When and Where to Watch New Zealand vs Australia, Live Streaming, Match Preview, Timings, and Pitch Report for 4th T20I
New Zealand are still in the green, leading the series 2-1, and while one loss will not be a reason to press the panic button, they would not want to let Australia take the series into a decider.
Updated - Mar 4, 2021 2:31 pm
If Australia made a checklist of the issues that were pinching and keeping T20I victories at bay, they struck off each of those in a clinical performance at Wellington amidst fear of losing the series at the earliest juncture, after two underwhelming shows. That it did not happen was thanks to two of Australia’s most sought-after, and recently most-severely missed performers – skipper Aaron Finch, who finally brought his performance-drought to an end with a characteristically aggressive half-century, and Glenn Maxwell, who, too, got back into his groove with some blazing ball-striking.
Finch ended an extended rut of forgettable performances – the last 29 T20 appearances fetched him only 495 at 17.06, including a fairly forgettable Big Bash League in 20-2021 that saw him tallying merely 179 runs at 13.20. The breathing space for Maxwell must have increased as well after he spilled his own BBL slump in the series with scores of one and three before the 31-ball 70 at Wellington.
At the heart of Australia’s trouble has been the lack of discipline at the death, and their middle-order lethargy, the same phase that their rivals, New Zealand, have been bossing with some consistency. Although, Australia managed to turn the tables quite effectively in the last game: they scored 98/1 in overs 7-15, compared to New Zealand’s 61/5. After a sturdy target on the board, a sensational six-wicket haul from Ashton Agar in tandem with an impressive debut from Riley Meredith made a perfect formula for a perfect victory.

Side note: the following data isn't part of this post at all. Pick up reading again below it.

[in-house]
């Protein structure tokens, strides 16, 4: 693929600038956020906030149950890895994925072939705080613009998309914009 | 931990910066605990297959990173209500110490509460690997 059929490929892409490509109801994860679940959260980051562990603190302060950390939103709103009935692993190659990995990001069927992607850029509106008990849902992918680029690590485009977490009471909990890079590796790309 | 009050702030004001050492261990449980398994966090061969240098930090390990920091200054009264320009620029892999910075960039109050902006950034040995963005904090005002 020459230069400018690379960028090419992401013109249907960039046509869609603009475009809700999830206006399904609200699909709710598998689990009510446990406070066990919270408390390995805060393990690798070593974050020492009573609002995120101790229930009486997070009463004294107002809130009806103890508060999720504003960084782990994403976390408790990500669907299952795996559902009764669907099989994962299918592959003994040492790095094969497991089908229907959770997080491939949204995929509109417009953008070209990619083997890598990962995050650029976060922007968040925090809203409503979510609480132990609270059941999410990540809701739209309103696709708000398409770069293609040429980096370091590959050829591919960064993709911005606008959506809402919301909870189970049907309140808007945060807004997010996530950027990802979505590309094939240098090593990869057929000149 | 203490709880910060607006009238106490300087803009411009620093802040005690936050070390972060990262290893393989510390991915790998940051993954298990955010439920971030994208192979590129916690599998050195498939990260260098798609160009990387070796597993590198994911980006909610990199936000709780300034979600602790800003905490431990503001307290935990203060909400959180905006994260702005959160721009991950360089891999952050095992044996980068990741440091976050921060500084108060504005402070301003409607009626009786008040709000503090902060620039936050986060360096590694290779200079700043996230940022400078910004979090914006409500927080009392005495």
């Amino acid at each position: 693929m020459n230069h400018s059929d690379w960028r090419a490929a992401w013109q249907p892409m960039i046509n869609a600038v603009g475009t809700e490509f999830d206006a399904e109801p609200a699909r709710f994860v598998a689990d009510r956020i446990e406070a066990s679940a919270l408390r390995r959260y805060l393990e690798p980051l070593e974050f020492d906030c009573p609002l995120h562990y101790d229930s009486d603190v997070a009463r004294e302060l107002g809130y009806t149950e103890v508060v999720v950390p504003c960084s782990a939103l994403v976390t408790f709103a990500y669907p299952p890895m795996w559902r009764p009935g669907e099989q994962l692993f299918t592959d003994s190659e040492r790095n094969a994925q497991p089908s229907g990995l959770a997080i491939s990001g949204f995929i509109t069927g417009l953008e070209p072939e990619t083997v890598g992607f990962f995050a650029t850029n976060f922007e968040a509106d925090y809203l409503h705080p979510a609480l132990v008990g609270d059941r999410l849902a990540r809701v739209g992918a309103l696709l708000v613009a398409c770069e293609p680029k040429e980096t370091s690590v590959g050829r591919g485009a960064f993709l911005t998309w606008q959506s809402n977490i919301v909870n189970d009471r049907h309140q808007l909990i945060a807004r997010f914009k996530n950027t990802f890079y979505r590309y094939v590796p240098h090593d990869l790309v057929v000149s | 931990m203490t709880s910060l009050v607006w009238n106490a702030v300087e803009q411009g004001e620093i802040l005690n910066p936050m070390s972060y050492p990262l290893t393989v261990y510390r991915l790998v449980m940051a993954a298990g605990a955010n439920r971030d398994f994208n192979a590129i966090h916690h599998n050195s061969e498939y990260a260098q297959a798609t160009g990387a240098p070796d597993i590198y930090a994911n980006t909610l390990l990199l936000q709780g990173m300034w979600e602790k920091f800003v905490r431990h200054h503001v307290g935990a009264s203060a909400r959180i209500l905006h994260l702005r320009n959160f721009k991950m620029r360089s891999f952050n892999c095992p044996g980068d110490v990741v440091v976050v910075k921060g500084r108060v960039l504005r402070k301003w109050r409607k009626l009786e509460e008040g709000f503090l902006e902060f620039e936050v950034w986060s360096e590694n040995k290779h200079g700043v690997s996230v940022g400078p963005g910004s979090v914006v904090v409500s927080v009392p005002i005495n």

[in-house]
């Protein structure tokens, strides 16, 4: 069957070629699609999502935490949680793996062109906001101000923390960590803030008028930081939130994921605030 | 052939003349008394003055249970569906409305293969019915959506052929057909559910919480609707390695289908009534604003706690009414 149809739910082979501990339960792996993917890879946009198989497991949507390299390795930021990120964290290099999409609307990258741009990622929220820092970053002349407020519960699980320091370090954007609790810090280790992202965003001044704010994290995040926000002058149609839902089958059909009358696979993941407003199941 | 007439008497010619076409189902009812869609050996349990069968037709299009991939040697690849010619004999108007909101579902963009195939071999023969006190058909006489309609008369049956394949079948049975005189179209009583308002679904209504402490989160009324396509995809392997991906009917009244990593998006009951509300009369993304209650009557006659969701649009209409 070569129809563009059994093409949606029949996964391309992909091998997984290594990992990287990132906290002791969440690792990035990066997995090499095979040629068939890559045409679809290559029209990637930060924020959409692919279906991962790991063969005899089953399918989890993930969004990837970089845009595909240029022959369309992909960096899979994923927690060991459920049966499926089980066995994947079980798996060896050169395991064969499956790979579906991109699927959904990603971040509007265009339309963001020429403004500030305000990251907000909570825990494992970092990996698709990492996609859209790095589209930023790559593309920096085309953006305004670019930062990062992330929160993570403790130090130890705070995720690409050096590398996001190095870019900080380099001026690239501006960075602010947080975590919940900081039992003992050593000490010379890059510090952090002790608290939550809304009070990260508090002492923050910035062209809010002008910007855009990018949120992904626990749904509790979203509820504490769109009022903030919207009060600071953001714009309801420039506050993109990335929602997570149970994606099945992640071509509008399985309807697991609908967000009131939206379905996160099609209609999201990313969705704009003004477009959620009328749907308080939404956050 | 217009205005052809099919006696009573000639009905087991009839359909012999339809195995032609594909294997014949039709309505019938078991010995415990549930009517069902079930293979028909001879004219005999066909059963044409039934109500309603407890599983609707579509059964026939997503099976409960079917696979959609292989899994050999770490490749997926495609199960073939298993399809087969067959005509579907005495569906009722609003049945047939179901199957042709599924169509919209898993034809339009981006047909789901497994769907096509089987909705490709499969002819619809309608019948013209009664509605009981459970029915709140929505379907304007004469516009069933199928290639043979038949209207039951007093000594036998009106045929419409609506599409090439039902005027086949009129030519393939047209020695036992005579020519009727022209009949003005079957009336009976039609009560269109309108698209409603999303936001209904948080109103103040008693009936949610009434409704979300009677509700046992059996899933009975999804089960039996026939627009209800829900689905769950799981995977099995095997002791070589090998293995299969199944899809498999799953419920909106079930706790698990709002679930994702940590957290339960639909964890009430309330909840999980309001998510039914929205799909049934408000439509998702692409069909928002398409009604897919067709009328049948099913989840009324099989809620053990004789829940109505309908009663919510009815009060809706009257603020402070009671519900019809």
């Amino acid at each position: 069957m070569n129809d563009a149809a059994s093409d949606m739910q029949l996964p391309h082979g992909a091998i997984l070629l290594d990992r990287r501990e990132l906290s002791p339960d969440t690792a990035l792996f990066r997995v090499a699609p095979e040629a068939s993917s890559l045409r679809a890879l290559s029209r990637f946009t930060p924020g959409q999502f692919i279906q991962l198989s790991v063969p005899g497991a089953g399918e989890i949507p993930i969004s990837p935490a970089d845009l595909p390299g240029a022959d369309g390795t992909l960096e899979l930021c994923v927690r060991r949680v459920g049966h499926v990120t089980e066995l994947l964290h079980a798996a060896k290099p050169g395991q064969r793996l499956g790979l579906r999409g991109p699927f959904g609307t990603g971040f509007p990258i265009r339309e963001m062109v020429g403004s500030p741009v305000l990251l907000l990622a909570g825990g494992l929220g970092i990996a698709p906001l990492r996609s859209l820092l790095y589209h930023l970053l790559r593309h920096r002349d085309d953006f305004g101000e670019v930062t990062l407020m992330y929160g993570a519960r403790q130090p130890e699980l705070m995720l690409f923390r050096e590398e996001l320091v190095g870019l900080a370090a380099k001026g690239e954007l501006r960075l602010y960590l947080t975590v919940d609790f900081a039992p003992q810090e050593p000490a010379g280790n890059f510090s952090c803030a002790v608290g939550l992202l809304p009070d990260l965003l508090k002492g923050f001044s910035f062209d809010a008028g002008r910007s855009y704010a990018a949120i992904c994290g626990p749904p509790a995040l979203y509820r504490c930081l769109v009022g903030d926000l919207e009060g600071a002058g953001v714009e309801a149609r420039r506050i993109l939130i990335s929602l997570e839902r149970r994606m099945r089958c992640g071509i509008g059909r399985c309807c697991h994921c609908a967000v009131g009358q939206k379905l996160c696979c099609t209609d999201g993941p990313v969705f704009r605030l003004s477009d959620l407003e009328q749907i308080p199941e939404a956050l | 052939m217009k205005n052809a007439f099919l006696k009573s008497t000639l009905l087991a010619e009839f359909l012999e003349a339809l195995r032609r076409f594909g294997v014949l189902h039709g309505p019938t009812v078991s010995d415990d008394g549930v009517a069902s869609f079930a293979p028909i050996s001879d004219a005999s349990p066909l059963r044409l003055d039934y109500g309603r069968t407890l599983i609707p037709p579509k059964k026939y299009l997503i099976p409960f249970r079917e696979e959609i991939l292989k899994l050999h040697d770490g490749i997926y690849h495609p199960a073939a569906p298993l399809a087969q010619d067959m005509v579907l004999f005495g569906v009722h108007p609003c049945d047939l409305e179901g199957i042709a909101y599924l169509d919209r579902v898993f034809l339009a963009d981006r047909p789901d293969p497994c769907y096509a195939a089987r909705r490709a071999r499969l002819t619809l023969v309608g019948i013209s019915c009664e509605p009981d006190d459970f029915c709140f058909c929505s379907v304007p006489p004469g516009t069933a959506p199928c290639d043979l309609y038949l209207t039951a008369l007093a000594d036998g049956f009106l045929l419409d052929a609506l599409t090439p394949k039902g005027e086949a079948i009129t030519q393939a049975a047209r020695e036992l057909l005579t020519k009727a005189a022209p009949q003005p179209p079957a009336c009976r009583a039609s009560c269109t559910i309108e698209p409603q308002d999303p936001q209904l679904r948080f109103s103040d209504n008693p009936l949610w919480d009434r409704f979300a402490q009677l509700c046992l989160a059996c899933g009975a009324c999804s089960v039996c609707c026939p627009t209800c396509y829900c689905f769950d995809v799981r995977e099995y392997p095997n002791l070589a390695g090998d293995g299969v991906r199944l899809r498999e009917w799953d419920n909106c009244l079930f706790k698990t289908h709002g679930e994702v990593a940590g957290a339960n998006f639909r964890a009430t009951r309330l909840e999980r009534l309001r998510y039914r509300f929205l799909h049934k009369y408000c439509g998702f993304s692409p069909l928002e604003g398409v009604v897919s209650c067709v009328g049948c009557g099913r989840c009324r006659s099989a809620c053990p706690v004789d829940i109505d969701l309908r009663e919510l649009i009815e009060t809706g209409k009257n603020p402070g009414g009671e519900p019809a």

What, then, went wrong for New Zealand? Almost everything, barring Martin Guptill, who managed to build upon the sensational 97 in Dunedin with a 28-ball 43. Much to their disappointment, the hosts were also without the services of their premium left-arm spinner Mitchell Santner in a game where a left-arm spinner from the opponent camp picked a six-for. However, they will be content that Santner is fit and available for the upcoming game, having tested negative for COVID-19.
A slight bit of worry for the hosts will be the lean patch of Tim Seifert, who is yet to score anything in the double-digits in the series (1,3, and 4), and Kyle Jamieson, whose figures combined from three matches read 1/126 in 11 overs. New Zealand is still in the green, leading the series 2-1, and while one loss will not be a reason to press the panic button, they would not want to let Australia take the series into a decider.
Pitch and conditions
A seven-day lockdown in Auckland due to a local COVID-19 case has changed the logistics significantly. With all the games, including the England-New Zealand women’s series, being played at the same venue and same track, the surface will certainly be under some test. There is no expectation of rain, and a full match is on the cards.
Playing combination for NZ vs AUS
New Zealand was forced to include Mark Chapman as a replacement for an unfit Mitchell Santner in the previous fixture. Having regained fitness, Santner will be a sure entrant in the eleven. Another change seems unlikely.
Predicted XI: Martin Guptill, Tim Seifert (WK), Kane Williamson (C), Devon Conway, Glenn Phillips, James Neesham, Mitchell Santner, Kyle Jamieson, Tim Southee, Ish Sodhi, Trent Boult
The inclusion of Riley Meredith bore instant fruits for Australia, and after a dominant performance, there is no particular reason to change the winning combination.
Predicted XI: Matthew Wade (WK), Aaron Finch (C), Josh Philippe, Glenn Maxwell, Mitchell Marsh, Marcus Stoinis, Ashton Agar, Jhye Richardson, Kane Richardson, Riley Meredith, Adam Zampa
NZ vs AUS Head to Head
Played – 12 | Australia – 8 | New Zealand – 3 | Tied – 1
NZ vs AUS Broadcast Details
Match Timings 11:30 AM (IST)
Live Streaming– Fancode